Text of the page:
The charms of London always reveal themselves as you pedal around on two wheels. Slowing down the pace isn’t easy for Londoners, but in a hectic life it can be very rewarding.
What better way to explore than with a camera strapped to your back or in your saddle bag to capture the scenery.
Here are six favourite sights:
You just knew Richmond Park would be included? How couldn’t it be! It’s London’s largest Royal Park and it is also London’s most scenic destination. The perfect antidote to the hustle and bustle of the city, Richmond Park has everything you want for a ‘getting away from it all’ excursion.
With something for everyone – from herds of deer and ancient trees, to cafes and playgrounds – once you visit you’ll want to go back again. On a clear day, and in the right place, you should be able to spot St Paul’s Cathedral.
For cyclists, the park has plenty of roads – speed limit 20mph – and even various trails for some off-road action. A part of London that has remained relatively untouched for hundreds of years, Richmond Park is simply a must-visit if you’re looking for somewhere picturesque and awash with photo opportunities.
Just because it isn’t as fashionable, don’t be fooled into thinking that Battersea Park doesn’t have the same charm as its famous cousin in Richmond.
The park is clean, really well maintained and – with its manicured lawns, large lake, blooming gardens and Peace Pagoda – is one of the capital’s underrated scenic gems. The vast array of trees offer welcome shade on a sunny day and with a zoo, tennis courts, and bike and boat rental – there’s always something to get up to.
If you’re looking for an interesting way to explore the delights (don’t forget you can spot Battersea Power Station from here!) then you could have a go at discovering the site of the ‘Brown Dog’ statue. Hidden away in a serene part of the park, this statue has a fascinating history and is worth a camera click.
If we’re talking about visiting somewhere with heritage in London then, let’s face it, we could be here all year! So, if we’ve got to plump for just one place that’s particularly scenic, and where you’re sure to get good shots, then today (could be different tomorrow) we’re going to choose W4’s Chiswick House.
Built in the eighteenth century; a Palladian (means Venetian, apparently) villa; and with famous visitors over the years that have included Russian royalty, British Prime-Ministers, American presidents, and Italian statesmen … Chiswick House has got a fascinating history.
What’s more important, though, is that it’s a beautiful place to visit. On a sunny day, if you close your eyes you could almost be in Italy (remember the Venetian bit). The gardens are magical, with lots of meandering walkways, and the lake is really romantic (if you’re with the right person!).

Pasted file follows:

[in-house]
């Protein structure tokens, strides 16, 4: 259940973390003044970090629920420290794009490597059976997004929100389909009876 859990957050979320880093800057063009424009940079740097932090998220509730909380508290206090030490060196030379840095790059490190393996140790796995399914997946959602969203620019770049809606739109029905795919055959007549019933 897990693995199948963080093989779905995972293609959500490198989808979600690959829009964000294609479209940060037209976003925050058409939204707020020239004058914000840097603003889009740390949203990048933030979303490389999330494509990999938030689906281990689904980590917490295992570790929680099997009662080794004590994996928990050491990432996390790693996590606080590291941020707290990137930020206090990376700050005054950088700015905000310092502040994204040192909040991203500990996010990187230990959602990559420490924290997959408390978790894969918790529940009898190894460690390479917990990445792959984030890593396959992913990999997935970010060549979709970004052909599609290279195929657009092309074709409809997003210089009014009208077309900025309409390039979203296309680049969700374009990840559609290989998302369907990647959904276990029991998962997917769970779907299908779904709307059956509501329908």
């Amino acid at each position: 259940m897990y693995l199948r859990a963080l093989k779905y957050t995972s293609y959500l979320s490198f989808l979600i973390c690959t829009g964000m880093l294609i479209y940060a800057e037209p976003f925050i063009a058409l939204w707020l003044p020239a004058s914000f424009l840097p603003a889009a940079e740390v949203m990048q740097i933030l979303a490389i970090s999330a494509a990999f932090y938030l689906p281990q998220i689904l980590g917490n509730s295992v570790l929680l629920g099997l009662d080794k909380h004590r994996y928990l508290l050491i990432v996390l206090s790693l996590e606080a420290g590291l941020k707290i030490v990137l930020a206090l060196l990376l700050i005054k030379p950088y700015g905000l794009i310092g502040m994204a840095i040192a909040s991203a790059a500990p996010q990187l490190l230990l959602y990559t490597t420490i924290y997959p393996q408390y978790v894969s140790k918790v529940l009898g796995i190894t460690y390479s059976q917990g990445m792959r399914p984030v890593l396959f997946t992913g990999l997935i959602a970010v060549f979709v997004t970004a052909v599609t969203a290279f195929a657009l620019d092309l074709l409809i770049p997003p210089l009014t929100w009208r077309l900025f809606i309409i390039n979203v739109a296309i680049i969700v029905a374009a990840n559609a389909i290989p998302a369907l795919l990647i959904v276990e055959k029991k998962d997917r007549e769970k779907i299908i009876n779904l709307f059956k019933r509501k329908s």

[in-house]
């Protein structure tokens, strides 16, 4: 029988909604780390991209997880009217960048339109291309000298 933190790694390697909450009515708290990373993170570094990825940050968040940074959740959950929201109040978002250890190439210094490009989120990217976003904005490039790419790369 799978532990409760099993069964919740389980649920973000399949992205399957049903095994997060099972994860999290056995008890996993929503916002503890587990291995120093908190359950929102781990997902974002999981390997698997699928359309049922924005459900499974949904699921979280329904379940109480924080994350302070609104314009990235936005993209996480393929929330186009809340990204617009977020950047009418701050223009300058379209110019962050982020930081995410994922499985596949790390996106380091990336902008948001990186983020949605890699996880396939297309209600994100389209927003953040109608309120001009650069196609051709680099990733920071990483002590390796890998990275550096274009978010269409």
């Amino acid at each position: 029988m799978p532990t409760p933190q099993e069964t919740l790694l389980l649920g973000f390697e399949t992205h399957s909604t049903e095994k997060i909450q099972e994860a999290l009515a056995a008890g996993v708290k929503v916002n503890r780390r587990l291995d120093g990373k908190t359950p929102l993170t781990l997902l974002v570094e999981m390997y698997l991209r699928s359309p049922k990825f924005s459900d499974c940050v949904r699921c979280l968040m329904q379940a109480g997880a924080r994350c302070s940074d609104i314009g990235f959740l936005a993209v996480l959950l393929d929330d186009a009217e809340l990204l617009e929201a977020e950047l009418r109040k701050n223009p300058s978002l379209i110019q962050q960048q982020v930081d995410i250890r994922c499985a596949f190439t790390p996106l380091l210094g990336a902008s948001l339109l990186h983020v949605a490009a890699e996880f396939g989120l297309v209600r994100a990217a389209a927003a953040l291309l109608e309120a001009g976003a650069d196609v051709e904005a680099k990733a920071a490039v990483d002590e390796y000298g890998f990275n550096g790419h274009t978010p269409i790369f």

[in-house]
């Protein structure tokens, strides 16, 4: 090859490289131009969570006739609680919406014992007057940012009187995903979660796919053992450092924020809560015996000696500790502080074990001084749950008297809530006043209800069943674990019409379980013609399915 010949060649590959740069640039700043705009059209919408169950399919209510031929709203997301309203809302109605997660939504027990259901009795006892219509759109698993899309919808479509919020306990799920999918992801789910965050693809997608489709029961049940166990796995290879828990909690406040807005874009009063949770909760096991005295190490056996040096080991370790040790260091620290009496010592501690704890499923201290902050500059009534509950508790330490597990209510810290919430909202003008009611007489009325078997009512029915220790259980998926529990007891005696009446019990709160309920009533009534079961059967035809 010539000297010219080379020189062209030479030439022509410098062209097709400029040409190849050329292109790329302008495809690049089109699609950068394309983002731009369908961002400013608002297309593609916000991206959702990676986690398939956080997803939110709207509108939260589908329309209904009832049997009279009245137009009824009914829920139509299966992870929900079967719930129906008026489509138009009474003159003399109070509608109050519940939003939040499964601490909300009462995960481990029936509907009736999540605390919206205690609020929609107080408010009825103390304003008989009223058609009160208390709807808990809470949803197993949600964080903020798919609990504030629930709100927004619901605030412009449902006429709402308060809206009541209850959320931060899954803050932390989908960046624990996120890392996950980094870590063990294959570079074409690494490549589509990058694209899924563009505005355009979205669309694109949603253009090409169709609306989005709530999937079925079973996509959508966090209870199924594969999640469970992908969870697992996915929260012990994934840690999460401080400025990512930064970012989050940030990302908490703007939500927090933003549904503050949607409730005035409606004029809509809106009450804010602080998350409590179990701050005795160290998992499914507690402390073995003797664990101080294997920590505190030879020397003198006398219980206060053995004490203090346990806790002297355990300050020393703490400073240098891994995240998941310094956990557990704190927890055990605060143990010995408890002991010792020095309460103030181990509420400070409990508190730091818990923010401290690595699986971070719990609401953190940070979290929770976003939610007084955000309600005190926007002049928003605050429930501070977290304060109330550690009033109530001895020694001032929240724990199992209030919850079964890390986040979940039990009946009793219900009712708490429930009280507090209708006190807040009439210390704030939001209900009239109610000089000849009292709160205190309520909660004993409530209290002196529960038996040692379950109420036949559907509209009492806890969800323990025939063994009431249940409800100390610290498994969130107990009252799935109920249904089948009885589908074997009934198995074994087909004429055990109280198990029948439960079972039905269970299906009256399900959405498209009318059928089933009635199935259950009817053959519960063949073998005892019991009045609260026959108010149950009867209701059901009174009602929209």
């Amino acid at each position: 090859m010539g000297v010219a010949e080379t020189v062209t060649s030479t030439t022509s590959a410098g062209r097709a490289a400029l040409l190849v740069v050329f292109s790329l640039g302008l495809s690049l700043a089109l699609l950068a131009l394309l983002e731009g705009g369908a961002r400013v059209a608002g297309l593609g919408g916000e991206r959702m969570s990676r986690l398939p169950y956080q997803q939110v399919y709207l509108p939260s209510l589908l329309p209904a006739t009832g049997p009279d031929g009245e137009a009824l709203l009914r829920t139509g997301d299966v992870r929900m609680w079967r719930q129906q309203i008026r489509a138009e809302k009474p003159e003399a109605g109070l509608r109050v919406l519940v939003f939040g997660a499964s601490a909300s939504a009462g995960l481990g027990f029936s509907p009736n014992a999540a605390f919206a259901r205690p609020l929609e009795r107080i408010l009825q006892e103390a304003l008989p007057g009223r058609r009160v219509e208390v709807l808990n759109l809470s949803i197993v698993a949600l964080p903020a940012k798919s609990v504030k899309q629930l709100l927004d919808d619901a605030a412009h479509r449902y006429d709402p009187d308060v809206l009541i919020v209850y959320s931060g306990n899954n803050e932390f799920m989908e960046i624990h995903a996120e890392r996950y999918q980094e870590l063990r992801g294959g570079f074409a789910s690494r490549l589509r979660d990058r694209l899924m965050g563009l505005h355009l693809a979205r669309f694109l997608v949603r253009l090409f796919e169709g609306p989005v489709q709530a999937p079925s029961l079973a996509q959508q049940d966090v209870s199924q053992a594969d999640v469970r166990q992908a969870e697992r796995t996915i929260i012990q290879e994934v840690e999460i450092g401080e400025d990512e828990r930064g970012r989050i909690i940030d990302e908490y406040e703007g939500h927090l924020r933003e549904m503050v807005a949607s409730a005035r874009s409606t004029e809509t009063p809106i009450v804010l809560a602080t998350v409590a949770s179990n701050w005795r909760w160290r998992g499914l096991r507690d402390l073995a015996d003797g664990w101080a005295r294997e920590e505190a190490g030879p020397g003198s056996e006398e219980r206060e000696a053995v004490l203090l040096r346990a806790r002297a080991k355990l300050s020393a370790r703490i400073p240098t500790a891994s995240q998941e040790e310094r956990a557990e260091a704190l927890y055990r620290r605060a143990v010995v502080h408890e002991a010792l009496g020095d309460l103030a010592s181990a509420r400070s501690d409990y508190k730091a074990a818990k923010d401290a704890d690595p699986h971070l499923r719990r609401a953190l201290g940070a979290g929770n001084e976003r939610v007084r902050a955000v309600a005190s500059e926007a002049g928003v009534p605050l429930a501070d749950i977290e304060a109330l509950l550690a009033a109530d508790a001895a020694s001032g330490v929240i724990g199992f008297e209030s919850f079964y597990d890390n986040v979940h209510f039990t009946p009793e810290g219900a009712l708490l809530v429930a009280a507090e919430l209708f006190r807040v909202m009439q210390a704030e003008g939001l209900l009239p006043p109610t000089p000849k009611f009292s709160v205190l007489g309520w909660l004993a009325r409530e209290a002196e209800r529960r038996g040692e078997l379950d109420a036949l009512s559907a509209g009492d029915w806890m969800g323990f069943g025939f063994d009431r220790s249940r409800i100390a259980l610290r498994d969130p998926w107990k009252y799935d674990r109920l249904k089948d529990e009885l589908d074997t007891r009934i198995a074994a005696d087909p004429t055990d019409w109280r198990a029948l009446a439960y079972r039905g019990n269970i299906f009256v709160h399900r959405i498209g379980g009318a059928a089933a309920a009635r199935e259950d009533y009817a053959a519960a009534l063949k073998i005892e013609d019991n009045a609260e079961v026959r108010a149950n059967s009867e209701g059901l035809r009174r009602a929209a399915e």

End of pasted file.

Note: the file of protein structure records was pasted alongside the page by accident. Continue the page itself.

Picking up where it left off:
To get to Chiswick House you also have the option of getting stuck into an attractive cycle ride. Starting out at the Barnes Railway Station, the route will take you along The Promenade and then continues with great views of the river. You’ll also get the chance to take in the local pier and Chiswick itself with its quaint village vibe. Once cycled, treat yourself to a cuppa’ in the café and capture the views.
Talking about Venice – London’s Little Venice is a really pretty part of the metropolis and it’s easy to see why this area of W9 is one of London’s most sought after residential spots. What was once an integral part of the city’s busy canal system is now packed with cafes, pubs and restaurants.
Idyllic and totally chilled, spend an afternoon here on a balmy day – away from the hustle and bustle and drone of the traffic – and it really is hard to remember that you are bang in the middle of one of the world’s largest cities. Take your camera and have a cycle ride (you will have to unsaddle and walk at times), or stroll, along the banks of the tranquil waterways and you’ll definitely get a new appreciation of London … if you needed it.
You can pick up the Regent’s Canal in Hackney (Victoria Park) and cycle right through to Little Venice (give or take a couple of unseated detours) – and even take in a canal museum and London Zoo on route. A top, watery daytrip.
Ok, so the film’s rubbish and bears no relation to reality (unless you’re Hugh Grant) but Notting Hill is definitely worth a visit. The famous Portobello Market is here and there are some fashionable and really photogenic W10 streets to meander down.
Not sure if Hugh’s book shop (it’s in the film) actually exists – and if it does you can be sure Julia Roberts won’t be in it – but there are plenty of great cafes and places to eat after you’ve cycled here. If you haven’t got a bike, grab one from Boris and work your way from St James’ Park, up the Mall and through Hyde Park.
Still with plenty of alluring charm, Soho hasn’t lost that bohemian vibe that it’s famous for. With more interesting places crammed into it to explore than any other part of London – Soho is brim full of restaurants, cafes, nightlife and street art. Trust us, you won’t be short of a photo opportunity in this part of the city.
Scenic? Picturesque? Beauty … it’s all in the eye of the beholder! So, if you’ve got any other London landmarks that are easy on the eye then let us know?
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As seen on The Guardian, BBC and The Independent.